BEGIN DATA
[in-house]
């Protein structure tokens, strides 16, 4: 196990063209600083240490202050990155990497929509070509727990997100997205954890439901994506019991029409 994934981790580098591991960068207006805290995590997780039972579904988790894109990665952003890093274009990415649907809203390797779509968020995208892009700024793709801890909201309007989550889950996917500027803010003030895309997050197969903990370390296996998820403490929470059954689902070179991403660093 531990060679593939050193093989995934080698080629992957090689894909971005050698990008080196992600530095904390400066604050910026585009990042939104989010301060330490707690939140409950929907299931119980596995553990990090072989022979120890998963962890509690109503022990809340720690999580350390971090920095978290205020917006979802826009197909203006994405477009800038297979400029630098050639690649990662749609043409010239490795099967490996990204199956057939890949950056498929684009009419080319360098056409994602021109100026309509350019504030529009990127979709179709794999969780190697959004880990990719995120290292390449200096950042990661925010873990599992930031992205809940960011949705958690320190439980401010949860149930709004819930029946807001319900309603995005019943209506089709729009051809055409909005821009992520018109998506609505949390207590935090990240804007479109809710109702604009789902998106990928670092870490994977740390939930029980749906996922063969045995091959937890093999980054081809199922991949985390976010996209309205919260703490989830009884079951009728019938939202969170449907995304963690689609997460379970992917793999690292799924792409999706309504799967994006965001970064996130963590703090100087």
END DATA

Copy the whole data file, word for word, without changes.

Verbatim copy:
[in-house]
């Protein structure tokens, strides 16, 4: 196990063209600083240490202050990155990497929509070509727990997100997205954890439901994506019991029409 994934981790580098591991960068207006805290995590997780039972579904988790894109990665952003890093274009990415649907809203390797779509968020995208892009700024793709801890909201309007989550889950996917500027803010003030895309997050197969903990370390296996998820403490929470059954689902070179991403660093 531990060679593939050193093989995934080698080629992957090689894909971005050698990008080196992600530095904390400066604050910026585009990042939104989010301060330490707690939140409950929907299931119980596995553990990090072989022979120890998963962890509690109503022990809340720690999580350390971090920095978290205020917006979802826009197909203006994405477009800038297979400029630098050639690649990662749609043409010239490795099967490996990204199956057939890949950056498929684009009419080319360098056409994602021109100026309509350019504030529009990127979709179709794999969780190697959004880990990719995120290292390449200096950042990661925010873990599992930031992205809940960011949705958690320190439980401010949860149930709004819930029946807001319900309603995005019943209506089709729009051809055409909005821009992520018109998506609505949390207590935090990240804007479109809710109702604009789902998106990928670092870490994977740390939930029980749906996922063969045995091959937890093999980054081809199922991949985390976010996209309205919260703490989830009884079951009728019938939202969170449907995304963690689609997460379970992917793999690292799924792409999706309504799967994006965001970064996130963590703090100087």